The £3.6 billion ($5.9 billion) London Pensions Fund Authority has recently beefed up its internal environmental, social and governance capabilities, resulting in more effective engagement, including with the Mayor of London. Kristen Paech talks to chief executive Mike Taylor about LPFA’s short, medium and long-term objectives for ESG and why the fund has taken matters into its own hands
UK pension funds are leading the charge on responsible investment. The Principles for Responsible Investment (PRI) 2009 progress report revealed UK asset owners are ahead of other signatories on governance, policy and strategy, and received higher scores than their peers from other regions on four of the six principles.
The growing focus on responsible investment has led many funds to hire dedicated environmental, social and governance (ESG) staff, with Universities Superannuation Scheme (USS), Railpen, BT Pension Scheme and the London Pensions Fund Authority (LPFA) just a few examples of funds that are looking internally rather than externally on the ESG front.
Having decided three years ago to build up its internal investment team and appoint a chief investment officer, the LPFA this year hired its first specialist responsible investment manager, Aled Jones, to lead the fund’s ESG work around engagement, corporate governance, voting and the PRI.
Mike Taylor, chief executive of the fund, says the LPFA has aspired to be an active and long-term responsible investor
for some time, and this is enshrined in the fund’s statement of investment principles and strategic objectives.
Jones joined the fund in March focusing on integrating ESG Into the investment strategy and allowing the fund to approach responsible and active ownership in a more systematic way across its assets.
“We have explored buying into third party governance and engagement initiatives but the board decided that they would prefer to have an in-house resource to develop and pursue our own ESG initiatives,” Taylor says.
“Aled’s first objective was to review the LPFA’s current ESG initiatives and this culminated in [a report] to our investment committee in June which is effectively his focus and work plan.”
The plan is split into three sections – short term, medium term (up to Q4 of this year) and long term (mid-2010).
“You will note that we are concentrating initially on ensuring we are following best practice on voting and disclosure, stock lending and recall, and class action involvement,” Taylor says.
“We are then likely to start reviewing the impact of ESG on our investment strategies.”
In the medium term, the fund will address areas such as benchmarking and measuring success, review all its ESG collaborative initiatives, work to identify potential ESG collaborators and assess its fund managers in the context of responsible investment.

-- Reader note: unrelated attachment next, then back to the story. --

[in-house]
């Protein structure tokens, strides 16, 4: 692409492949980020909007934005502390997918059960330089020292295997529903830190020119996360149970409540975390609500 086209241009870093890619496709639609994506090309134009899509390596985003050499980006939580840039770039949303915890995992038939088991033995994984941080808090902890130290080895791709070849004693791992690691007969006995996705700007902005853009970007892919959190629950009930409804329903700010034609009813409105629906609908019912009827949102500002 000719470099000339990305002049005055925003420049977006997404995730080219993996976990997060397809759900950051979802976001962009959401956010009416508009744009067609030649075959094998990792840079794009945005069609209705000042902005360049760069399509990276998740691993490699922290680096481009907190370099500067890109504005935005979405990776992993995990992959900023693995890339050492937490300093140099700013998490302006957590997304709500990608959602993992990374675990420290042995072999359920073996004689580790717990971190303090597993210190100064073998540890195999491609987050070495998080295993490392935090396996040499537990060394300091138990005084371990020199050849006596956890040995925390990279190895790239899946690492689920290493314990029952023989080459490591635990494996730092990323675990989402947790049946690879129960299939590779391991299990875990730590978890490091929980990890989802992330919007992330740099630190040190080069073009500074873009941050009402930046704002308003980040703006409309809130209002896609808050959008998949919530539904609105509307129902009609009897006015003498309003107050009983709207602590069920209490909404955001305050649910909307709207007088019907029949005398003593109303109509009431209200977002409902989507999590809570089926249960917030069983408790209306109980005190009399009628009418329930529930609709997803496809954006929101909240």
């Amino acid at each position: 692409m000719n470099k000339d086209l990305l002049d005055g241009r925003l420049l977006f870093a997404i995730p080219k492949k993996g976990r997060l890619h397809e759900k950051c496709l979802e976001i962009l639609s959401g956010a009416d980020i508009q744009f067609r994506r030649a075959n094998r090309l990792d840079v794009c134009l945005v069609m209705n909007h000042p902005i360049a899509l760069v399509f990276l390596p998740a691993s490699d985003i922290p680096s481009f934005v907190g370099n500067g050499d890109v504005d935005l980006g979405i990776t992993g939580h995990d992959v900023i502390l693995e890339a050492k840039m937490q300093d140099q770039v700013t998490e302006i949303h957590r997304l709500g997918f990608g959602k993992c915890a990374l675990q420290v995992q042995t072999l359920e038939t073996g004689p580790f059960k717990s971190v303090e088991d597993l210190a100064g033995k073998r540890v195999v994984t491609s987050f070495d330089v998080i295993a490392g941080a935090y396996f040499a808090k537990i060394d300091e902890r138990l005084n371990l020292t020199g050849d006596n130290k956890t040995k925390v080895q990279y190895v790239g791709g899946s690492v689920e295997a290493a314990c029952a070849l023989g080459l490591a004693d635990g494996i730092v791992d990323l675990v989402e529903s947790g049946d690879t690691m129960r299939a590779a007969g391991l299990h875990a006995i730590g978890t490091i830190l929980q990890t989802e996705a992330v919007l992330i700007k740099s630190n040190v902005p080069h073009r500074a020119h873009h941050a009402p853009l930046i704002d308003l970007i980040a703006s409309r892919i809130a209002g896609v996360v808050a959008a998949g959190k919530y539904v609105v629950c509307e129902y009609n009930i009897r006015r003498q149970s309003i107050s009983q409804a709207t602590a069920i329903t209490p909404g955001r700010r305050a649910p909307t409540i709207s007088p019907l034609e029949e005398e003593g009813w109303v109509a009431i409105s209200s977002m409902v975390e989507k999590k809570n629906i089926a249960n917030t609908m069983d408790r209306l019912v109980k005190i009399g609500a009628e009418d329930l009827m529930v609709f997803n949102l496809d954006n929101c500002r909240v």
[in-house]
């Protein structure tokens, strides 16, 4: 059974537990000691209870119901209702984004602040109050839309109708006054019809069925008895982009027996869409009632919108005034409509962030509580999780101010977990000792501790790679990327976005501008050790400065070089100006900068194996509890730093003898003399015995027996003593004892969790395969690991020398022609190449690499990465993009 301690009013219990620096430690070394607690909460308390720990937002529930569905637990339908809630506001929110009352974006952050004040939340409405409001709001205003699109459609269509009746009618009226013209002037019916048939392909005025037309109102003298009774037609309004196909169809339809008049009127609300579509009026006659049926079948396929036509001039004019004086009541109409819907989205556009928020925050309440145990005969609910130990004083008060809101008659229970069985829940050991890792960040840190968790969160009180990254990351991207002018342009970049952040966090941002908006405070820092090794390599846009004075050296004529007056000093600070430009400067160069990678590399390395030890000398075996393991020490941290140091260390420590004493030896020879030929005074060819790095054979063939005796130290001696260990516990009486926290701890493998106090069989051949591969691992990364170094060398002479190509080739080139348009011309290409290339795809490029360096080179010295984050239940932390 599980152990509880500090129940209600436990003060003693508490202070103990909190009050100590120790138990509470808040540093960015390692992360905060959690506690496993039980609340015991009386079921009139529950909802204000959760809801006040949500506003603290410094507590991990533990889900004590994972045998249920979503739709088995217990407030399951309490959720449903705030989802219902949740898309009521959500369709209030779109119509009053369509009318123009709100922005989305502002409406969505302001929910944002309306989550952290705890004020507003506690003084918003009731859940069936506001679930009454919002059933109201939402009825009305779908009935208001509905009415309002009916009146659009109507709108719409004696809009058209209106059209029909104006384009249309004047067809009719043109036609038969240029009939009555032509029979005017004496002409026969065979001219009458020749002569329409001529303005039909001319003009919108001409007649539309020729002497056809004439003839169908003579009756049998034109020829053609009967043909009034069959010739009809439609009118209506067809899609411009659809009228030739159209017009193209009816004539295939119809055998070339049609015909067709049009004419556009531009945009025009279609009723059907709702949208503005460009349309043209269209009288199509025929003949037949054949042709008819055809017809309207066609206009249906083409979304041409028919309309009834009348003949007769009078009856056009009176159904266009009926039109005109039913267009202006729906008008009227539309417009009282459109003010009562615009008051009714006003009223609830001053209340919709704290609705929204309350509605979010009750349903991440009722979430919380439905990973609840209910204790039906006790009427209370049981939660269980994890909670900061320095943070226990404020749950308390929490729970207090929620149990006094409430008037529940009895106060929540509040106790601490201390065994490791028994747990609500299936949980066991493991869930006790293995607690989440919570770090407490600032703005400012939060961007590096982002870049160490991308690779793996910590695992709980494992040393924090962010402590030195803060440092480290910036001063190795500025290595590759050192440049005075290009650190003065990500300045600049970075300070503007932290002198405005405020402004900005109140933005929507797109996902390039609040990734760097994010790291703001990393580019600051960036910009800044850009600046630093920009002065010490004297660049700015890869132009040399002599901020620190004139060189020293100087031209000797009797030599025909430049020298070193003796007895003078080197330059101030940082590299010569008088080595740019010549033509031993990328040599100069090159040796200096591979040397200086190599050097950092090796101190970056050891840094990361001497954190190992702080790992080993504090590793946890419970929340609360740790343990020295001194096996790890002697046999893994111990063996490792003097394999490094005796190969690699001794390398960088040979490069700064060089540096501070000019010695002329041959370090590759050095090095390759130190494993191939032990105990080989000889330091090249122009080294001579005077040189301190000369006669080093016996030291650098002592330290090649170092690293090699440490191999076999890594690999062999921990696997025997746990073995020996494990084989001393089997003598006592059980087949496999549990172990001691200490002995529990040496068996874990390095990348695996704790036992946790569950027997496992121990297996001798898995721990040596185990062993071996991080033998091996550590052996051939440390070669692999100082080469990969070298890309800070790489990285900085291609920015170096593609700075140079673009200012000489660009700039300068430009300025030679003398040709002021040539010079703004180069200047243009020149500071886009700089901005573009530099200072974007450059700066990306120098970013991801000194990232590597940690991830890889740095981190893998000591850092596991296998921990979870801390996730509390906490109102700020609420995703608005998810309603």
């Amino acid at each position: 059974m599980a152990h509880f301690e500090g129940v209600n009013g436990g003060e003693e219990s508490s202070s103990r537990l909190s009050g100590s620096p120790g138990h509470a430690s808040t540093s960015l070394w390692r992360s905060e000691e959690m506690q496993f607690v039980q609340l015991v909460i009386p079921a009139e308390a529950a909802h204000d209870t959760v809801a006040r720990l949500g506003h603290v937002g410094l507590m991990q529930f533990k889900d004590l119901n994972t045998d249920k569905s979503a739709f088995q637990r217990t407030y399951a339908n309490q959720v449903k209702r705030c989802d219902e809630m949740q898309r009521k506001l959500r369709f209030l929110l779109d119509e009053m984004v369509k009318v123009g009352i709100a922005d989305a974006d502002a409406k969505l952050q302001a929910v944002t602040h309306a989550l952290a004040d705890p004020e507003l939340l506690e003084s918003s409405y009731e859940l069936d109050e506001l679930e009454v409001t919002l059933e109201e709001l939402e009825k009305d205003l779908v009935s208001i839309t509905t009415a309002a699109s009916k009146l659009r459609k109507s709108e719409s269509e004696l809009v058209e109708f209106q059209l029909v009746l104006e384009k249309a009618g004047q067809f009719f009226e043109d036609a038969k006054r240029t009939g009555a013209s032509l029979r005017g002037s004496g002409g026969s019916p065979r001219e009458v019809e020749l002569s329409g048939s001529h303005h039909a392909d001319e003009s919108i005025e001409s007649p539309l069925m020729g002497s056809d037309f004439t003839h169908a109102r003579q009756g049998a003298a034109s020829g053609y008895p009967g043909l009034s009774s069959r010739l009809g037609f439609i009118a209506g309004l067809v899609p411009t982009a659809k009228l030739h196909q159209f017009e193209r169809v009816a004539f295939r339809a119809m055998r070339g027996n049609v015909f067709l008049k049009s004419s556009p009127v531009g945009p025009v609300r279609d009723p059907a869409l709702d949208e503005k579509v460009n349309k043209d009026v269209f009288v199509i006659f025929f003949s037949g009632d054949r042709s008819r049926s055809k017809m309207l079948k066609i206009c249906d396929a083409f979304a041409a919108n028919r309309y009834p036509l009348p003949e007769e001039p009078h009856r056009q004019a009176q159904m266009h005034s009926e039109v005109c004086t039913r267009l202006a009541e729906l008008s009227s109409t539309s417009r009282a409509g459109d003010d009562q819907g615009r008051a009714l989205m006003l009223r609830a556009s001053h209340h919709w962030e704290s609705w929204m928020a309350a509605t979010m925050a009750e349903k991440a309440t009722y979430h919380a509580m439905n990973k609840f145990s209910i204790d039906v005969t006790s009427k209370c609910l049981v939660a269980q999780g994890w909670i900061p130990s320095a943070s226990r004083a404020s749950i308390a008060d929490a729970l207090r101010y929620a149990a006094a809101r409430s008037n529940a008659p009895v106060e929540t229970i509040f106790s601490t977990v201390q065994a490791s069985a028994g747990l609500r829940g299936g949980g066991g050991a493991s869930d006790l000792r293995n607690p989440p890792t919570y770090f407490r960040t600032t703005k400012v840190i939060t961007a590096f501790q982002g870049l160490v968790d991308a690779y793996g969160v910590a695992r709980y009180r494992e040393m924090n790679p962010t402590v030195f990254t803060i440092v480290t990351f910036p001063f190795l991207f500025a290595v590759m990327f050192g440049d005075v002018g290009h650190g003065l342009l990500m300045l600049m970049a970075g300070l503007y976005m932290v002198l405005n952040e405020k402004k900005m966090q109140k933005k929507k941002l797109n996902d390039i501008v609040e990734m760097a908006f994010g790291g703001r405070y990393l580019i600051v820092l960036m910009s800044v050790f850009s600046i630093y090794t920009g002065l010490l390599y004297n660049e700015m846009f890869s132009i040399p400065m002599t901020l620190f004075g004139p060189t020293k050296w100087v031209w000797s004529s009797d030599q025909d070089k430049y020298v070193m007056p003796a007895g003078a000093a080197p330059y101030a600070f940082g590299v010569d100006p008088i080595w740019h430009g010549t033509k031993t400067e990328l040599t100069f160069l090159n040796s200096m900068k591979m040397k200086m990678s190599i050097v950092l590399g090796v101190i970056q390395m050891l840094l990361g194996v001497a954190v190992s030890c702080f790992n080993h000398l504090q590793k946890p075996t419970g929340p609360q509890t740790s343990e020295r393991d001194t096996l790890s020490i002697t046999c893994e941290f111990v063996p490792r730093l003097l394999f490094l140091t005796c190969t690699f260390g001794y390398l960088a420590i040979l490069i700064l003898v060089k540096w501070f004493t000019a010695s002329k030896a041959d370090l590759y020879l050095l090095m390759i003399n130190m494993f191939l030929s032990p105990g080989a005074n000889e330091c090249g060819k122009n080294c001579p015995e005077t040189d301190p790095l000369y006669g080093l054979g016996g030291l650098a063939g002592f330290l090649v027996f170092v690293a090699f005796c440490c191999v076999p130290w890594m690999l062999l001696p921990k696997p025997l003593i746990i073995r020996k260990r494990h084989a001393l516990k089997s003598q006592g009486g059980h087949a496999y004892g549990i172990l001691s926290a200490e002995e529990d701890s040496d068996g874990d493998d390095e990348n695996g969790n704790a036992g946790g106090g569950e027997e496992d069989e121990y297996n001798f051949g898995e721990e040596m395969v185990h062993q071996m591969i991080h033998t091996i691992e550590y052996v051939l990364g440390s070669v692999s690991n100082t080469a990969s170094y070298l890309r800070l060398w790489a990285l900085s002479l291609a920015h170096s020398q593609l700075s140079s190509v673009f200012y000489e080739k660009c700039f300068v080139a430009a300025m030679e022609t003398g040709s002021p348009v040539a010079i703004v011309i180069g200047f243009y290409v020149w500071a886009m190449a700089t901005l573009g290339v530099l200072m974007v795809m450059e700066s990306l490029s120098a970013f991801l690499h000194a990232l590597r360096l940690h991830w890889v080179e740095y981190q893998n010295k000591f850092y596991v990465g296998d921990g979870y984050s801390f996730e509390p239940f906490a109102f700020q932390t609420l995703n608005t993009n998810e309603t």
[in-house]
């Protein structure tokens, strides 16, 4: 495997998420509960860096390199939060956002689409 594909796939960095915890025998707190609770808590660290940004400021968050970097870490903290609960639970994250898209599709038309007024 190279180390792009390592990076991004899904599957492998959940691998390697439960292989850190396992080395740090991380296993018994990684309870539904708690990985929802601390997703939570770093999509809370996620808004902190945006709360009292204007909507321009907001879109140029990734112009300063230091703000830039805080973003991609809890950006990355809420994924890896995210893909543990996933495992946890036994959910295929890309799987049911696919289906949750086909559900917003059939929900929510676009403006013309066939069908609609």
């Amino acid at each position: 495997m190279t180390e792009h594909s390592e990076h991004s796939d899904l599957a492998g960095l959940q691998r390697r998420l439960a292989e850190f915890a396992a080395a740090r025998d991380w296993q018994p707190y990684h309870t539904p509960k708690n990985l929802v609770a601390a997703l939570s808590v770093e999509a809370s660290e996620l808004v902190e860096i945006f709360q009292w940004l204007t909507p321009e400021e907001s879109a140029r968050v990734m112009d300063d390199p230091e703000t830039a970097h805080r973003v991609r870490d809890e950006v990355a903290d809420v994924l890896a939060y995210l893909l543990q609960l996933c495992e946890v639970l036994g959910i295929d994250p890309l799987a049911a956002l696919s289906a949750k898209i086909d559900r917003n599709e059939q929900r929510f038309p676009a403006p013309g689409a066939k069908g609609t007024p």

Longer term items include developing policy around voting disclosure and intervention, stock lending and recall to vote and class actions, and reviewing the fund’s ESG strategy.
James Gifford, executive director of the PRI, says while PRI does not monitor specific ESG resources of signatories applied to responsible investment, there has been “significant enhancement of overall capacity year-on-year”.
“We have not heard of any retrenchments of ESG staff among UK asset owners and managers since the downturn began,” he says.
“We can also say that among our signatories, UK asset owners appear to be leading on most principles.”
According to Gifford there has been no slowdown in signatories to the PRI over the last year, with around 12 new signatories every month, which is unchanged from before the crisis.
Before hiring Jones, ESG policy work had been split between the LPFA’s chief investment officer, Vanessa James, and Taylor, but Taylor says the fund lacked resources to pursue more detailed objectives.
As well as being a PRI signatory, the LPFA has joined a number of collaborative initiatives in the area including the Marathon Club, Carbon Disclosure Project (CDP), Institutional Investors Group on Climate Change, Local Authority Pension Fund Forum and the UK Sustainable Investment and Finance Association.
“We are probably the leading local authority fund in this area and work closely with the Mayor of London’s office to support initiatives such as Green London, particularly to mitigate climate change through reducing carbon and ghg (greenhouse gas) emissions,” Taylor says.
The LPFA believes that ESG issues can have a material impact on investment returns over the long term, and that well
diversified institutional investors such as pension funds need to evaluate the extent to which issues such as climate change could affect their portfolios in the years ahead.
“In the context of current events, investors are realising that holding company management to account on a broader range of factors, including ESG issues, is an important means of maintaining long term stability and efficiency in markets so this is a very timely development for us,” the LPFA’s CIO James says.
UK fund progress on responsible investment
*The median self-assessment score achieved by UK pension funds exceeded the median in all other countries in governance, policy and strategy
*UK funds scored highest on Principle 1 (integration), Principle 2 (active ownership), Principle 4 (promote the PRI/RI) and Principle 6 (reporting) *The total number of extensive engagements reported by internal staff of UK signatories far exceeds the number reported in any other country
*All regions, with the exception of Brazil, had a relatively high median score in active ownership with the larger regions (UK and US) scoring higher on Principle 5 (working together) than the other regions who scored higher on
Principle 2 (individual active ownership)
Source: PRI Report on Progress 2009